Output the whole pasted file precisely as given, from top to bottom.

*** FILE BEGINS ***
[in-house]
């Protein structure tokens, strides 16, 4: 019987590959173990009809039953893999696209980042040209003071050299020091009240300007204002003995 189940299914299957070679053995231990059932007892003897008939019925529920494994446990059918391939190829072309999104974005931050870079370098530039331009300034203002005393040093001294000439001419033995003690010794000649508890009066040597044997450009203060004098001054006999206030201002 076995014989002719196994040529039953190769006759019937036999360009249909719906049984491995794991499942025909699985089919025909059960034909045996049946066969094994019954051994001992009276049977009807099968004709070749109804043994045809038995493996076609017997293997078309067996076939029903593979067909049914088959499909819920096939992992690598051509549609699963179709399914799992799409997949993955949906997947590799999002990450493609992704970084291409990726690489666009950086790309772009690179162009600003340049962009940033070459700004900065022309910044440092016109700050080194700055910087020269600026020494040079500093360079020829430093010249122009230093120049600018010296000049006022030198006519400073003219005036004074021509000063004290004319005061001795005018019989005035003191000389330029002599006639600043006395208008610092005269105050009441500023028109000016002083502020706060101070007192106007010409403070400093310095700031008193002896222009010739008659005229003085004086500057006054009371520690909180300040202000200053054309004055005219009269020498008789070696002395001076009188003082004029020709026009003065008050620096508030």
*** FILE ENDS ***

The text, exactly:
[in-house]
């Protein structure tokens, strides 16, 4: 019987590959173990009809039953893999696209980042040209003071050299020091009240300007204002003995 189940299914299957070679053995231990059932007892003897008939019925529920494994446990059918391939190829072309999104974005931050870079370098530039331009300034203002005393040093001294000439001419033995003690010794000649508890009066040597044997450009203060004098001054006999206030201002 076995014989002719196994040529039953190769006759019937036999360009249909719906049984491995794991499942025909699985089919025909059960034909045996049946066969094994019954051994001992009276049977009807099968004709070749109804043994045809038995493996076609017997293997078309067996076939029903593979067909049914088959499909819920096939992992690598051509549609699963179709399914799992799409997949993955949906997947590799999002990450493609992704970084291409990726690489666009950086790309772009690179162009600003340049962009940033070459700004900065022309910044440092016109700050080194700055910087020269600026020494040079500093360079020829430093010249122009230093120049600018010296000049006022030198006519400073003219005036004074021509000063004290004319005061001795005018019989005035003191000389330029002599006639600043006395208008610092005269105050009441500023028109000016002083502020706060101070007192106007010409403070400093310095700031008193002896222009010739008659005229003085004086500057006054009371520690909180300040202000200053054309004055005219009269020498008789070696002395001076009188003082004029020709026009003065008050620096508030």